These things, to follow the Rumsfeldian theme, must remain known unknowns. (Unless someone from Visit Cornwall fancies piercing this dense fog of sarcasm to let me know.)

The correct phrase? Well, of course it should be ‘write off’.

But you already knew that. (And I knew you knew it.)


Filed under: Confusing, Contributions

Splashing about in language

Graduate100 website

Someone who I’m guessing would rather not be named has sent me a link to Graduate100: ‘the largest initiative of its kind that profiles and promotes Britain’s highest achieving graduates and undergraduates across all academic areas.’

As you can tell, they haven’t scrimped on the copy for their splash page (above).

‘Don’t hold back,’ they presumably told the writer. ‘We’d like as many words in here as you can manage. Go for broke.’

Just check out that second sentence. Not only is it a whopper, filling most of the paragraph, it’s also bewilderingly elaborate:

However, throughout our involvement in the Graduate 100 initiative, we were exposed, on a day-to-day basis, to an almost inexhaustible unveiling of the identities of Britain’s highest achieving and most talented university students.

There’s a part of me that almost admires this sort of thing.

‘…exposed, on a day-to-day basis, to an almost inexhaustible unveiling…’

It’s wantonly, unashamedly meaningless. It even sounds a bit saucy. And it positively wallows in language.

Words for this writer are not precious gems, to be selected and combined with care. They’re a plastic ball pool at the kids’ playcentre. He (or she) hurls himself (or herself) into them and thrashes wildly about, sending multi-coloured verbs, adjectives and nouns cascading in all directions.

It doesn’t do anything for communication, but you have to admit it is kind of fun.

Filed under: Confusing, Contributions, Verbiage

Spot the message

The sign David sent me over the winter showed just how often the people writing signs forget what they’re saying in their haste to sound important.

There’s another one up at the moment at Clapham Junction station:

Clapham Junction Osborne sign

You’d think it was pretty hard to cock up a sign like this. After all, it basically has one message: you need to use the opposite stairs. That’s it. Everything else is contextual explanation. But where is that message?

Clapham Junction Osborne sign highlighted

Right: it’s down at the bottom. (And written in needlessly elaborate English.)

The big letters at the top, which you’d assume were the primary message, tell you what you can see for yourself: STAIRCASE CLOSURE.

Really? And there’s me thinking the metal frame and plastic sheeting around the stairs were an intriguing art installation, or a maze provided to entertain children waiting for their trains.

I had a crack at the sign myself. Ropey amateur Photoshopping (and jokey additions) aside, I think mine is better:

Clapham Junction Osborne sign revised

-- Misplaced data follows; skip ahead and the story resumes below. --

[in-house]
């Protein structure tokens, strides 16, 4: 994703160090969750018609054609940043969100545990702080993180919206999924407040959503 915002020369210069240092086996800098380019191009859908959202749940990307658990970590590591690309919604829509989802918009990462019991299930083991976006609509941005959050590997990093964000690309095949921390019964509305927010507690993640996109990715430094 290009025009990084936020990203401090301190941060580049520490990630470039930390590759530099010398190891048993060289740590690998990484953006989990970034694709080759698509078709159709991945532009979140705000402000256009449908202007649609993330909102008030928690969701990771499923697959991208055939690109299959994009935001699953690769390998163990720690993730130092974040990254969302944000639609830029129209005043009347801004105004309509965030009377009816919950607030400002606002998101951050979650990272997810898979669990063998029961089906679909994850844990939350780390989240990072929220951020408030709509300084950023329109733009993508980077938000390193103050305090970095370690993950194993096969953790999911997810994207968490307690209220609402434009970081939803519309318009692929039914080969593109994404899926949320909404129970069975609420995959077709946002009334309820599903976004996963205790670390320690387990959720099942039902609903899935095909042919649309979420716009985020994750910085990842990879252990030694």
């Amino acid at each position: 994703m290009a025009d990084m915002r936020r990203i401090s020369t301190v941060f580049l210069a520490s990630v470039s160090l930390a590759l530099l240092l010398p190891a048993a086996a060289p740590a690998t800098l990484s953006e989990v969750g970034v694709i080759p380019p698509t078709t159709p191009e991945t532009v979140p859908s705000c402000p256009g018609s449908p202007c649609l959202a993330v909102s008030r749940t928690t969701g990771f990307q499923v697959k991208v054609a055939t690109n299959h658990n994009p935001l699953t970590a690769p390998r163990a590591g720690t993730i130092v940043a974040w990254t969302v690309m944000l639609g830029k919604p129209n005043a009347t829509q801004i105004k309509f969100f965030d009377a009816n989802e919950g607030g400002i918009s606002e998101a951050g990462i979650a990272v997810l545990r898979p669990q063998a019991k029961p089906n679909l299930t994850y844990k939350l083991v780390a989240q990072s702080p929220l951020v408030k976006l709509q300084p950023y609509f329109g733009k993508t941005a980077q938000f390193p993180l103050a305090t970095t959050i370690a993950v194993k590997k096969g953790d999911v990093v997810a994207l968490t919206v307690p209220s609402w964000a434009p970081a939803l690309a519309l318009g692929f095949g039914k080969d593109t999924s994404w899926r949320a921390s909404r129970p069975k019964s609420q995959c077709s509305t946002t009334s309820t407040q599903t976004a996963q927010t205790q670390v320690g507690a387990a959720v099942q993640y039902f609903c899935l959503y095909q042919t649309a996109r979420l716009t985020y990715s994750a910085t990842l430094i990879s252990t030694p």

This doesn’t seem like advanced copywriting to me. And yet, and yet…


Filed under: Confusing, Verbiage

Pill makes women 12% more immortal?

This scrap of Metro popped up on Twitter the other day, thanks to Sophie Ballinger:

Metro story

It’s a great subbing spot: does Metro really believe women who take Pill are less likely to die than others? Clearly not.

The full story is actually about the Pill apparently reducing a woman’s chances of dying from certain serious diseases. Not her chances of dying at all.

Meaning is a slippery thing. When you see a relatively harmless fumbling like this one, it’s a useful reminder to keep an eye out for subtler, perhaps less benign and even, God forbid, less accidental twists of the facts in our daily press.

Filed under: Confusing

At last: an alternative to imaginary crisps!

Richard has sent me a note about Walkers Sensations (with this image nicked from The Dieline):

Sensations packs

Quite rightly, he highlights that line on the pack, ‘Made with real ingredients‘, as deserving of our scorn.

It would be tricky, after all, to create crisps from unreal ingredients. What would you do, mix the dream of a potato with a painting of some chilli, and a memory of salt?

Yes, all right, of course we know what they mean. They mean they’ve used actual produce to achieve the flavour, rather than artifical flavouring number E4506/B. Which is a nice thing to know.

(Although if you look the ingredients up, you find that in amongst the ‘real ingredients’ is the somewhat vague ‘Flavouring’.)

Nobody really thinks Walkers are offering us an alternative to imaginary crisps. I understand that. But it’s nice to know someone other than me looks at language like this and does a little roll of the eyes. Thanks, Richard.

Filed under: Confusing, Contributions, microcopy

Let's start with this blog. The name's just not right, is it? It's much wider than sub-editing. It's just as often about words that are technically correct, but tonally all over the place. Oh well. Anyway, please feel free to send me your own examples of horrible copy (but please, no more erroneous apostrophes): mike[at]